She warms up slowly on a warm but not unpleasant Labor Day, and I hop over her Mahogany railing and grab the left side of the cabin as my brother steers us out of the shallow into the middle of the wide river.
He points her nose upstream and slowly increases her speed.
She seems to like it.
She doesn’t buck but flies across the smooth waters. It has to feel so different from the choppy surf at Pacific City.
We travel with her to where the Santiam River meets the Willamette River, to an area called Luckiamute Landing, a Gallery Forest that looks and feels like Oregon might have hundreds of years ago.
Majestic old-growth Cottonwoods as well as Big-leaf Maples and Oregon Ash dominate the landscape, while a bald eagle soars overhead to tussle with some turkey vultures in the distance.
We park on the western bank just downriver from where the Luckiamute joins the Willamette and start tossing spinners into the shadows near where logs lie submerged in the murky water.
For a while, there is nothing, just reeling and freeing the rats nests that invariably appear when you put new line on a reel.
We admire the new wooden lines the dory and cast quietly, letting the eddy carry us downriver before turning us back upstream again.
A quick tug on the line indicates the river is not devoid of life, and then a nice strike for my brother, which he reels in carefully, while telling me to grab my phone to document the very first catch aboard the newly restored boat.
He lips the smallmouth, I shoot a picture, and back into the water she goes.
This goes on for a while as the sun creates longer shadows on the water for us to cast into.
I give up on the big spinner baits and settle for the same Silver Fox my brother is using.
Two nice strikes and four turns in the eddy later, I hook a decent-sized smallmouth on my ultra-light gear. The rod bends tightly, as the fish comes reluctantly to the boat.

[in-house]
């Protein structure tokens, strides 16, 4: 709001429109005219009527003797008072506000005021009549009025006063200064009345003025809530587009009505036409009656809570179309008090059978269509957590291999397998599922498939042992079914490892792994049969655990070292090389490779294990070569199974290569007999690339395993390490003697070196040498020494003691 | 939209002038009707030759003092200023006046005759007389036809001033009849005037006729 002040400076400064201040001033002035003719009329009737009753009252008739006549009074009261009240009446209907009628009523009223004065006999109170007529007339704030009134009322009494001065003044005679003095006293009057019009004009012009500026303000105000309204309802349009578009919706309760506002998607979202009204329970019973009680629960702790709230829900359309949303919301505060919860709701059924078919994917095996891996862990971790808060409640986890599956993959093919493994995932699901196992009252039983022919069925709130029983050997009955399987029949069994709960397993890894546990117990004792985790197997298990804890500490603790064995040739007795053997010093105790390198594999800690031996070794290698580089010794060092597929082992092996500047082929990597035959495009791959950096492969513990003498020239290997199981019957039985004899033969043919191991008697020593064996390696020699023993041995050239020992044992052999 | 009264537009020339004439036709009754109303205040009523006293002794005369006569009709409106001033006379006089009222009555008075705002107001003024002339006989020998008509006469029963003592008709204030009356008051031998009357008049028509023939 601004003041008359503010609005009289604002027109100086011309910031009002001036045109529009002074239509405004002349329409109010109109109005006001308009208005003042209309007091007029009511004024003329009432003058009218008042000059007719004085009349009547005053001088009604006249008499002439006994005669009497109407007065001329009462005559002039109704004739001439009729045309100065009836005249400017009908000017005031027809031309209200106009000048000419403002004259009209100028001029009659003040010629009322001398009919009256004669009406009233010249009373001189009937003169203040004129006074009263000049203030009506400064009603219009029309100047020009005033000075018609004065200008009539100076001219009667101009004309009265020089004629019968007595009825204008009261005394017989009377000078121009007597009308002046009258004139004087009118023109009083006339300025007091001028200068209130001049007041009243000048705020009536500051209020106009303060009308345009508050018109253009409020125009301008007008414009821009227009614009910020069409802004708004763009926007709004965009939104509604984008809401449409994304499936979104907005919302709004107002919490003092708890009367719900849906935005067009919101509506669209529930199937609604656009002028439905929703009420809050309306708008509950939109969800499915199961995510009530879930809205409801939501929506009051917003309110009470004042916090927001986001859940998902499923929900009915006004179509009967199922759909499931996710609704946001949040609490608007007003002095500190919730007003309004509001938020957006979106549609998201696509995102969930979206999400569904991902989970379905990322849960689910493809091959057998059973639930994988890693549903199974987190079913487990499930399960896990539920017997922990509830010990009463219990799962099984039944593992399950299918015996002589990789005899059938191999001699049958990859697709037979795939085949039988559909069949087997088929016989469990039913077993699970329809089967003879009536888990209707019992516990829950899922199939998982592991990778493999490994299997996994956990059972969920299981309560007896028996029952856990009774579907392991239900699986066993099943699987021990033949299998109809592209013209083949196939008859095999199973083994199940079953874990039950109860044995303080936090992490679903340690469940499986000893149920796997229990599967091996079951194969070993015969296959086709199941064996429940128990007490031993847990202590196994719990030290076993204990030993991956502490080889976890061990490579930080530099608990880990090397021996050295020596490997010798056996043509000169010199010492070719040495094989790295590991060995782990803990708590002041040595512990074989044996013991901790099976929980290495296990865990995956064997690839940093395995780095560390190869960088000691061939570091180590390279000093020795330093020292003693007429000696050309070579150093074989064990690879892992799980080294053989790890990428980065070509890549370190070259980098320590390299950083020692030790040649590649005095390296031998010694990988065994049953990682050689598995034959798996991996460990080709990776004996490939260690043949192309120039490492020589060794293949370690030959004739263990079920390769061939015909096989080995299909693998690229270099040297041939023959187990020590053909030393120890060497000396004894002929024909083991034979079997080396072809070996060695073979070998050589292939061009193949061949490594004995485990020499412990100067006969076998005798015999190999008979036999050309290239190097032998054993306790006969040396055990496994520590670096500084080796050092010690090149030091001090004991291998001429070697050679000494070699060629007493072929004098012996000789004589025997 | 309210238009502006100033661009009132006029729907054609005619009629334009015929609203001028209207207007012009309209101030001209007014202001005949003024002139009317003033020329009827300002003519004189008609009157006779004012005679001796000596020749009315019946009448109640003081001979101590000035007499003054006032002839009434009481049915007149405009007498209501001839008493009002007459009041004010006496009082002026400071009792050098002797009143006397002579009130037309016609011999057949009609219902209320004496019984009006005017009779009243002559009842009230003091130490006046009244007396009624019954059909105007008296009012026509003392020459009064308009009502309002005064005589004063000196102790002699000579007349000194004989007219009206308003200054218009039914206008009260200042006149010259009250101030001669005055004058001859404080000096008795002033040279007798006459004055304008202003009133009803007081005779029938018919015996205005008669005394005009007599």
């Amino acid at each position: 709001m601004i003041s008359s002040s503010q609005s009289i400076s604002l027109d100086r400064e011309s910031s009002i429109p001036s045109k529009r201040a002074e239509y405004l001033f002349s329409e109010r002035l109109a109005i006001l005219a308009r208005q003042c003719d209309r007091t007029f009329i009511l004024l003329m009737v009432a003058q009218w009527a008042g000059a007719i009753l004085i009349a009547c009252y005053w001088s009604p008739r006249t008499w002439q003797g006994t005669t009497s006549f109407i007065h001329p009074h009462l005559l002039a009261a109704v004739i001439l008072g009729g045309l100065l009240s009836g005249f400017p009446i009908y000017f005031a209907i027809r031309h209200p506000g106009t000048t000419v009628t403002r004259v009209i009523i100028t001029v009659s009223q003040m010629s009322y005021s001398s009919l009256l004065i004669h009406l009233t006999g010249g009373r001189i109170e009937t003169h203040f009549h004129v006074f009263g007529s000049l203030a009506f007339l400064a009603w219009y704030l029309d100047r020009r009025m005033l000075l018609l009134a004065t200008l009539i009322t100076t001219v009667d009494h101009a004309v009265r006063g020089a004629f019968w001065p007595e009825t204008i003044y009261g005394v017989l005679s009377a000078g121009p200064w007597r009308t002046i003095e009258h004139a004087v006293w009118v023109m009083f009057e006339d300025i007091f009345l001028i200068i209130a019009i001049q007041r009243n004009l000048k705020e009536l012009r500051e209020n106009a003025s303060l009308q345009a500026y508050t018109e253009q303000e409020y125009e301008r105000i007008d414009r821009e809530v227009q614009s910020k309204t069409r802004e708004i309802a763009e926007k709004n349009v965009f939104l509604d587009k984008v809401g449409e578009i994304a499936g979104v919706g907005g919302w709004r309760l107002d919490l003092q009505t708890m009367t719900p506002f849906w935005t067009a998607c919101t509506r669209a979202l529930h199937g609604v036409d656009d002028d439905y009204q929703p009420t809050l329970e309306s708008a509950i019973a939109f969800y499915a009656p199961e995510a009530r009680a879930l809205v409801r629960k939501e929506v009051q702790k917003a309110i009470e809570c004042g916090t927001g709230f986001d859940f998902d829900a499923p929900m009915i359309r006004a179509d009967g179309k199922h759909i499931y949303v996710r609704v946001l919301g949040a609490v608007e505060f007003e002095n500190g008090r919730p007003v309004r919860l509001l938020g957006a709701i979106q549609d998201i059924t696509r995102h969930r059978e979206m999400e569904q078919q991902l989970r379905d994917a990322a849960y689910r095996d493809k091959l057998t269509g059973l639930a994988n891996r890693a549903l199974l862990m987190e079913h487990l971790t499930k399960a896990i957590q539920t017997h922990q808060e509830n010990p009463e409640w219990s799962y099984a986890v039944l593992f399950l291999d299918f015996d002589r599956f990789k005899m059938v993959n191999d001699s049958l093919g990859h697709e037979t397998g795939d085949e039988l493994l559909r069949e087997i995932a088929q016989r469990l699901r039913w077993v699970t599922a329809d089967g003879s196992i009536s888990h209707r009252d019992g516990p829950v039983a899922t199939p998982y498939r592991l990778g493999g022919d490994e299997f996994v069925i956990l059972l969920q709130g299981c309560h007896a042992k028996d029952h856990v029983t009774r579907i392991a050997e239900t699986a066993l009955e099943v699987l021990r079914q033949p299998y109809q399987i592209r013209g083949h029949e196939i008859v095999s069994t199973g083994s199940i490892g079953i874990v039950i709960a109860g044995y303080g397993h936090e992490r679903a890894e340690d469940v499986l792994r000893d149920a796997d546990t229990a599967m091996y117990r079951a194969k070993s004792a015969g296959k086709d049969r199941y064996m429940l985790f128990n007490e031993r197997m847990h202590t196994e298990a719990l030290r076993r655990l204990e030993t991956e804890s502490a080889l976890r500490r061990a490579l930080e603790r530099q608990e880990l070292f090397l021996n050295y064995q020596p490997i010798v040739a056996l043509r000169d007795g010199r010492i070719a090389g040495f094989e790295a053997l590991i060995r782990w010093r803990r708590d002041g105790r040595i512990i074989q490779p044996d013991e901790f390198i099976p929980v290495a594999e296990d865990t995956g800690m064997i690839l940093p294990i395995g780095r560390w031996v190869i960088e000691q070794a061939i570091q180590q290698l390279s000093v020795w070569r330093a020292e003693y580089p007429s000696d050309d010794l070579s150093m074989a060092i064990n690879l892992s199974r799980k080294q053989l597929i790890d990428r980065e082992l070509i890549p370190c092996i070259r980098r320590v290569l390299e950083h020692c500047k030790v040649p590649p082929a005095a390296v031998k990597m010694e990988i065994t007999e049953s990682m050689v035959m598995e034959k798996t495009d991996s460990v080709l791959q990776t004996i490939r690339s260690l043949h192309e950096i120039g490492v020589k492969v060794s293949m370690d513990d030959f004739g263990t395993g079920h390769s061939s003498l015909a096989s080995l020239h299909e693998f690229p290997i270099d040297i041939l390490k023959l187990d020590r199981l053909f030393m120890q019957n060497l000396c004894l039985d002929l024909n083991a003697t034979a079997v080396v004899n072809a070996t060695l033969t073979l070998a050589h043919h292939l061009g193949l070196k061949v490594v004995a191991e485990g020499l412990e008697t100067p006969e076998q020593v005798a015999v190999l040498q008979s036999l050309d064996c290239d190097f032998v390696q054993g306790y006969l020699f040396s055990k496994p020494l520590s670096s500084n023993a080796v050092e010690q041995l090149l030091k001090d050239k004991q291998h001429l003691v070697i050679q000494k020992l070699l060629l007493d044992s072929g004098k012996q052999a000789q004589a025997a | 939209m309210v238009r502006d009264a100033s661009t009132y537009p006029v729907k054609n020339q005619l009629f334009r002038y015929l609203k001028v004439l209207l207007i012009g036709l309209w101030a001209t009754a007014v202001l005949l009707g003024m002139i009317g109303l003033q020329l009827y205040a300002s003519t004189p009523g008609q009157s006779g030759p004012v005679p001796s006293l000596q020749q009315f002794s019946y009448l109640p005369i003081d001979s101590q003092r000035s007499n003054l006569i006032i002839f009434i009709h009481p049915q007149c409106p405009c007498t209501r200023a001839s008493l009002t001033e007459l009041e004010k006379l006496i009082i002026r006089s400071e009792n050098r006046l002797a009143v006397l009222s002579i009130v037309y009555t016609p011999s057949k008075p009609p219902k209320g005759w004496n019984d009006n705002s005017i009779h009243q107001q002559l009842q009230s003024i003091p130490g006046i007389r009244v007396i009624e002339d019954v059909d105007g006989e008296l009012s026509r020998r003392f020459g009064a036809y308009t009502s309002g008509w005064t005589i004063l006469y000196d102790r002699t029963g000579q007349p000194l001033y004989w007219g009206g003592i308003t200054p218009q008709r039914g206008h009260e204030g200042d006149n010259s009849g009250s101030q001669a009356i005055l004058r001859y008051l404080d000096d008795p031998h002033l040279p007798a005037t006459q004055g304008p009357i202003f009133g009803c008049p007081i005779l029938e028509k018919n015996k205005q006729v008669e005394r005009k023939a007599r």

I grab her, try to lip her and promptly lose her to the floorboards of the dory. My brother laughs and tells me I’m out of practice.
When I finally lip her, he holds the camera close and makes her look like a whopper. I put her back into the water facing upstream to get the water going through her gills, and she promptly tail-flips her way off my fingers and back into the shadows to try for something more filling than a boat ride and photo with humans.
We sip beer in the sunshine and cast lazily for a while longer, because I forgot to get earthworms.
But my brother is anxious to dial in the electronics and to test her speed flat out on the river.
So we pack up everything, and I hold on as we race down and back on the river, imagining what it might be like to launch her into the waves at Cape Kiwanda someday soon. She holds steady at around 26-miles-per-hour, and we talk about taking her camping up in the San Jauns next summer.
Water floods her tail at one point, because of a makeshift attachment to hold the fish-finder, so we stop to undo it and test her out, but we can no longer tell how deep we are, so we drift back downstream toward the Buena Vista ferry and take her out of the river two fish richer than she was before today.
Someone said the worst day fishing is better than the best day at work. And while there is truth to that, fishing is only part of it. It’s getting out on the water into nature with your mind and your body and every part of you. It’s an old boat with a new take on life and a couple of brothers in the same boat, thinking about the same things.